Like other publishers, NowThis has seen how many views Facebook can drive — even if the social network has a lower threshold than YouTube for what counts as a view — so it’s easy to justify the larger volume of videos and higher frequency of unique ones it posts to Facebook versus YouTube. “Almost everything that goes up on YouTube is what was produced on other channels like Facebook,” said Stephanopoulos.
But YouTube may not remain a syndication repository for NowThis for long. “You can’t not think about the largest video platform in the world,” said Stephanopoulos. “We’ve been talking and engaging with them about how we can use it better as a news organization.” Other than pushing into more long-form, evergreen programming, NowThis News hasn’t yet figured out what its YouTube strategy will be, but one thing’s for sure. It will be different from its Facebook strategy.
Tastemade has seen firsthand how YouTube and Facebook have grown and diverged. In 2013, the same year the food-and-travel digital video network launched as a YouTube channel, it began programming its Facebook page as well, before Facebook had even officially rolled out autoplay video and once-and-for-all pinned its target on YouTube’s back.
Back then, Tastemade was specializing in original shows, serialized programming akin to TV. “We were probably doing close to a piece of content a day every day or five days a week,” said Tastemade Head of Programming Oren Katzeff. But as Tastemade invested more of its attention across other platforms, like Facebook and Snapchat, it started producing different kinds of videos, like one-off, hands-on recipe videos. That shifted the YouTube strategy about a year ago. “Instead of, say, one show three or four days a week, we started interspersing different formats into YouTube.” In addition to the original shows, it’s mixing in standalone videos starring, and sometimes introducing, its talent, as well as more snackable fare like recipe videos.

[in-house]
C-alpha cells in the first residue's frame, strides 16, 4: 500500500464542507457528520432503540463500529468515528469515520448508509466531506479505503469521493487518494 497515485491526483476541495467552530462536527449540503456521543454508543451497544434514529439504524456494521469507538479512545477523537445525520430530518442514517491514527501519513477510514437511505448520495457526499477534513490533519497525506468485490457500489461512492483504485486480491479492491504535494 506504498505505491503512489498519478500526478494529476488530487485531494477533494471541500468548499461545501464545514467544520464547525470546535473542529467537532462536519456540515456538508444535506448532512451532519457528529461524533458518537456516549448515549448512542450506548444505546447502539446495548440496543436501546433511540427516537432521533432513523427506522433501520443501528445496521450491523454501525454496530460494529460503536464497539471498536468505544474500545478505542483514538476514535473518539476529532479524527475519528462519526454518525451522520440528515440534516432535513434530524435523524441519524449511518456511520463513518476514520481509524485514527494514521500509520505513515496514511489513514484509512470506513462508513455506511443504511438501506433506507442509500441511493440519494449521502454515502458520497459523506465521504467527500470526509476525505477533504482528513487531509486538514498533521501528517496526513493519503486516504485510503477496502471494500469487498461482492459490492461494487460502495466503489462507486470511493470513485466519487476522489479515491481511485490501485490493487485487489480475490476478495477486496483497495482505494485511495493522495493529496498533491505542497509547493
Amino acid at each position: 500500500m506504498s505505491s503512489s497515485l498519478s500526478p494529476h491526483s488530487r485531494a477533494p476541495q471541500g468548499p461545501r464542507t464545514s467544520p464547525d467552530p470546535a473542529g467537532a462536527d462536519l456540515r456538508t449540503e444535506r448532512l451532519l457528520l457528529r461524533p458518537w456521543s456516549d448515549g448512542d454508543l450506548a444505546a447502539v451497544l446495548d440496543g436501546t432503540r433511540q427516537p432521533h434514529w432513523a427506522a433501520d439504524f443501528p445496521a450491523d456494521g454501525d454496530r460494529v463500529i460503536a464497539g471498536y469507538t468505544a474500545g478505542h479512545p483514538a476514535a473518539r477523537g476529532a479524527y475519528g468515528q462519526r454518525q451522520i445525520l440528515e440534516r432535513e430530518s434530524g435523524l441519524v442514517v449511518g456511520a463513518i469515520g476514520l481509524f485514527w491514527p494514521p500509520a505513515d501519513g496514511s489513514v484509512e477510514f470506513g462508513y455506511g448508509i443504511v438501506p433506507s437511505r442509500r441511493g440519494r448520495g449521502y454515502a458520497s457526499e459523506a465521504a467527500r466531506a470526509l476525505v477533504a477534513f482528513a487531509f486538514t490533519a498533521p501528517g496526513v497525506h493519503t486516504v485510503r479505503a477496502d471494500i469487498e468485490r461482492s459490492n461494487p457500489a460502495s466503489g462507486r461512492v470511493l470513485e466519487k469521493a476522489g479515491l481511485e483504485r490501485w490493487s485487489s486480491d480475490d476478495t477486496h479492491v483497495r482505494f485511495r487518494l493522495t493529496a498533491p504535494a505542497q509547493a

“What we’re really trying to do on YouTube now is reintroduce Tastemade. You knew us a food-only, couple-shows-a-week publisher; now we’re much bigger than that,” said Katzeff. “We’ve kind of rebranded the channel to tell our audience, ‘We’re going to give you one piece of great content every single day.’”
Tastemade aims to deliver quality content on Facebook, too, but in smaller chunks at higher volumes. “Generally what we’re seeing on Facebook is more quick-hitting stuff works,” said Katzeff. “Hands-on recipes work. What we haven’t seen on Facebook do as well from a views standpoint are episodes of content within a series.”
That may have to do with the two platforms’ different distribution mechanisms. On Facebook, the news feed necessitates content that can grab people’s attention without needing to hold them for long. On YouTube, people are often searching for something to hold their attention. But what has the attention of publishers like Tastemade is how different the two platforms have turned out to be, which was never out of the question but always a big question.
“Never before has it been more important to not just think about how to create great content but to think about the audiences uniquely on each platform,” said Katzeff. “These are now two gigantic video viewing platforms.”